Filmmakers who questioned PBS’ commitment to diversifying its nonfiction programming say they will continue to press the network for more transparency about its funding and program selection.
Beyond Inclusion, a group of filmmakers, executives and programmers, published a letter on its website March 29 addressed to PBS CEO Paula Kerger expressing “disappointment” with remarks Kerger made in February during a Television Critics Association Q&A. Kerger said she “respectfully” disagreed with filmmaker Grace Lee, who challenged PBS’ commitment to diverse filmmakers in an October 2020 Ford Foundation essay.
“When Lee questions the network’s over-reliance on one white male filmmaker you ‘respectfully disagree’ with her argument,” the filmmakers wrote. “We respectfully ask to understand the basis of your disagreement. Specifically, is there data to support it?”
Beyond Inclusion said PBS should disclose how many hours of its nonfiction content over the last 10 years have been directed or produced by white filmmakers and by nonwhite filmmakers. The group also asked how much spending has gone to films by BIPOC filmmakers and requested a breakdown of employment diversity within PBS and at stations.
“As the leader of the public broadcasting system, you are responsible to commit to an open and sustained public dialogue,” the authors wrote. “Questioning whether PBS could be doing better should not be seen as an attack, but as an opportunity for meaningful dialogue and action, and to engage BIPOC filmmakers as we chart a course forward.”
The letter, which has more than 600 signatures, was also addressed to “Michael Getler, PBS Ombudsman.” Getler retired as PBS’ ombudsman in 2017 and died in 2018. PBS’ current public editor is Ricardo Sandoval-Palos.
Members of Beyond Inclusion told Current that they have not received the data they asked for and that they will continue to advocate their cause, whether with additional letters or private conversations with PBS’ leaders.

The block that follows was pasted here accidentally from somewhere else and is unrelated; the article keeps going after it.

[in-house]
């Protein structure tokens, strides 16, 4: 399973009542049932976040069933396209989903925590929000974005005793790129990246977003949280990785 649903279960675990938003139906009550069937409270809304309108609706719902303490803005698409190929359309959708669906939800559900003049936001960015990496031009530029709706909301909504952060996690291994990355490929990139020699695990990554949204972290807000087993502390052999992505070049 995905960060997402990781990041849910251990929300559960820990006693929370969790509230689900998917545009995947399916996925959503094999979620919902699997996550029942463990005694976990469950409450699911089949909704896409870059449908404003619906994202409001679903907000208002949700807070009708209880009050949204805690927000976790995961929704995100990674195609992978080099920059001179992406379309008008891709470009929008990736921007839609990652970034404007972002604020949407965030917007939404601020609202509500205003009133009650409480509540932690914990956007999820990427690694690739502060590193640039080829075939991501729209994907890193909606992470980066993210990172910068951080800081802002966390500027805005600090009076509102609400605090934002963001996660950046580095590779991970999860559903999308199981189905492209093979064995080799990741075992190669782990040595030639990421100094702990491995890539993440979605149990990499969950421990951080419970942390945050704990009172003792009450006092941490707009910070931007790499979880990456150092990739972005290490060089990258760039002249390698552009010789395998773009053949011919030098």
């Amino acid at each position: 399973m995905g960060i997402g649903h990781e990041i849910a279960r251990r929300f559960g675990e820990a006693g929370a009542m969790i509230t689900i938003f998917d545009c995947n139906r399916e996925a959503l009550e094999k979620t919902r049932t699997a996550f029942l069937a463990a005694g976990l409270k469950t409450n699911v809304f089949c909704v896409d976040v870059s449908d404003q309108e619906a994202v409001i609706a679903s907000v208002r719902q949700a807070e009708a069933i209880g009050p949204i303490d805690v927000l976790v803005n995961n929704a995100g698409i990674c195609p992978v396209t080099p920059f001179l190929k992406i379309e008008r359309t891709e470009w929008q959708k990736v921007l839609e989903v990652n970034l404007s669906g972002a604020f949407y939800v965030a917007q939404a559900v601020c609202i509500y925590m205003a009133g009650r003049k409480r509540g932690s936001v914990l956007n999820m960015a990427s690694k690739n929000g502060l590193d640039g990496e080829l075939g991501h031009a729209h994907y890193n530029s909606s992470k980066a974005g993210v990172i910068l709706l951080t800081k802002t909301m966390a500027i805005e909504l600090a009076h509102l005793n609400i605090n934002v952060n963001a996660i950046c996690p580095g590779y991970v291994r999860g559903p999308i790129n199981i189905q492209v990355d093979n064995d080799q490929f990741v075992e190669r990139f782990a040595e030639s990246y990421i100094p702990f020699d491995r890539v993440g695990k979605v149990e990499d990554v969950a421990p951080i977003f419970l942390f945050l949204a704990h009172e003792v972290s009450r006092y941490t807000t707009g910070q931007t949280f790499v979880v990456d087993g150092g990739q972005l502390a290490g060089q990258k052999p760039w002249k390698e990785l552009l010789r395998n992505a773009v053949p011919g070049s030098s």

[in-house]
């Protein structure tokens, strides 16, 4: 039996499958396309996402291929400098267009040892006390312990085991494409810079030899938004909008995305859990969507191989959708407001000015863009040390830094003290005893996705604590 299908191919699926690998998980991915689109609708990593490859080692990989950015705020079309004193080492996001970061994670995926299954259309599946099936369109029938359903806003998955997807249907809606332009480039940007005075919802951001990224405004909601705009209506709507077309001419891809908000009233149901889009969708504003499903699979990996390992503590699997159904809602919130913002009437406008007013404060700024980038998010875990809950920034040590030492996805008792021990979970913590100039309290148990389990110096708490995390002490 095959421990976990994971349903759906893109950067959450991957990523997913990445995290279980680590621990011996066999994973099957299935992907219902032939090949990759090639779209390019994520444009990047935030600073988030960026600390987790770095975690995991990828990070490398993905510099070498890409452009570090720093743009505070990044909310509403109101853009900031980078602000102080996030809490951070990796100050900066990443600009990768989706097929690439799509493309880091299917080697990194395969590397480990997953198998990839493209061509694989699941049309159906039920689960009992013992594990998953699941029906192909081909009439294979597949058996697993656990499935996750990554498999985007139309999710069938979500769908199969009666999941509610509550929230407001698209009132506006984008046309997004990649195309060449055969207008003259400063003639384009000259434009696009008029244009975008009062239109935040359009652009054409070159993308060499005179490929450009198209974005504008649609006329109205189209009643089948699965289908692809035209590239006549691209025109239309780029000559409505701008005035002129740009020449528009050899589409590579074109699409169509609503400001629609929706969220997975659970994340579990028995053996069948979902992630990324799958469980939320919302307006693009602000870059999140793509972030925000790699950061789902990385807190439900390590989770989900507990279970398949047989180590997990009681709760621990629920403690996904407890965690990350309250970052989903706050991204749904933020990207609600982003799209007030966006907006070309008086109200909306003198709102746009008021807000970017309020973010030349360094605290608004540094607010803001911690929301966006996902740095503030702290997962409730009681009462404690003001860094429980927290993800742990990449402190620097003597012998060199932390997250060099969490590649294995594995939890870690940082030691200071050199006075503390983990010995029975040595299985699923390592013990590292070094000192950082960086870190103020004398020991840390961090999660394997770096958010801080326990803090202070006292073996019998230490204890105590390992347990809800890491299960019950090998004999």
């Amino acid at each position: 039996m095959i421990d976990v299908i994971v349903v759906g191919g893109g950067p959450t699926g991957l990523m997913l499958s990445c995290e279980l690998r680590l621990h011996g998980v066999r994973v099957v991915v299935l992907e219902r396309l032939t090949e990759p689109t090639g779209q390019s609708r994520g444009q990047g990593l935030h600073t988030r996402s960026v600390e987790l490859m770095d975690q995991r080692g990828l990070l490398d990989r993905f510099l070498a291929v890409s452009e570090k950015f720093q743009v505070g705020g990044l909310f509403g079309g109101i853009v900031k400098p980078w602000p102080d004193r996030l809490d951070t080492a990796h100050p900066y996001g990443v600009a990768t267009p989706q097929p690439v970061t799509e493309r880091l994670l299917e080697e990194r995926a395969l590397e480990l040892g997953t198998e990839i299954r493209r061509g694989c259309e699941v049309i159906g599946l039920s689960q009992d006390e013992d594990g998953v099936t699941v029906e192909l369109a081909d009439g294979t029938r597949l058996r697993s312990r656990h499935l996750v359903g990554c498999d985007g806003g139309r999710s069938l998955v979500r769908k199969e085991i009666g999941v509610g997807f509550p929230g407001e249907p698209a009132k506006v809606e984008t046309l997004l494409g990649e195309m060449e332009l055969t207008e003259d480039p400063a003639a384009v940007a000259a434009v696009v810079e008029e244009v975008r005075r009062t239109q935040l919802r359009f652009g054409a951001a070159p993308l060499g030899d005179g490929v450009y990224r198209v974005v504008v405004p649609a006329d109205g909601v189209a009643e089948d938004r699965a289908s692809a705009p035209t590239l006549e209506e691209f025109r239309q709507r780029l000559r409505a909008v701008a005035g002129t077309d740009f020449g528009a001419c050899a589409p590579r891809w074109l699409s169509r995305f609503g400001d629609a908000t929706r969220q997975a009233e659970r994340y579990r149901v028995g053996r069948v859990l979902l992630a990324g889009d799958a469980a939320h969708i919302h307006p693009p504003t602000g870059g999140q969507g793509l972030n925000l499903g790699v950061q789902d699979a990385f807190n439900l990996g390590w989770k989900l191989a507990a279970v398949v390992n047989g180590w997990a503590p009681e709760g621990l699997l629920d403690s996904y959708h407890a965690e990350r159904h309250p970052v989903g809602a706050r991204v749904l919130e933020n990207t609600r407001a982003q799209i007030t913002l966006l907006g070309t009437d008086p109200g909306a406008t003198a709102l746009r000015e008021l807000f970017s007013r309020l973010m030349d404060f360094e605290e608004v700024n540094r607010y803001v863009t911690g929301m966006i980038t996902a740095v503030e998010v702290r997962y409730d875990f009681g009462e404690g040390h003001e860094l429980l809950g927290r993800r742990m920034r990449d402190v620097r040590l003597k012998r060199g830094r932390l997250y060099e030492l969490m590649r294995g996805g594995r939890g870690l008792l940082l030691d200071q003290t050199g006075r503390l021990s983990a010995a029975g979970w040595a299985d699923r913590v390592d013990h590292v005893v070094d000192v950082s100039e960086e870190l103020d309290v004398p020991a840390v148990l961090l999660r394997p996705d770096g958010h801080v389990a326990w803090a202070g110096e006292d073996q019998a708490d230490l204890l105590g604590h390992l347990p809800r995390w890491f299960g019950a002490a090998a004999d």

In a statement, PBS said that this year it is airing “more than 200 primetime hours of documentaries, and 55% of those hours feature BIPOC talent, are produced by diverse filmmakers or cover topics related to diversity, equity and inclusion. Of the 200 hours, 35% are produced by diverse filmmakers. While we have a strong foundation of inclusive programming, we recognize that there is more to be done, and we welcome ongoing dialogue on this critically important issue.”
PBS spokesperson Eleanor Hawkins told Current that network executives offered to meet with Lee in February and she declined.
“Grace said a one-on-one conversation between her and Paula Kerger was not appropriate because what’s at issue was not Grace’s relationship with Paula Kerger, but Paula’s failure of leadership when it comes to the PBS mission,” Beyond Inclusion spokesperson June Alian told Current. “Grace said it would be more appropriate to extend an invitation from PBS leaders to talk with a group of filmmakers rather than just her alone.”
According to Hawkins, Kerger emailed Beyond Inclusion March 30 about coordinating a discussion. Beyond Inclusion responded and has not received a response, Alian said.
In her Ford Foundation essay, Grace Lee wrote that Ken Burns’ status has been synonymous with PBS for the better part of 30 years. Burns is “a reliable moneymaker for PBS,” Lee wrote, but she argued that his programs have received more financial resources and airtime on public television compared to other filmmakers.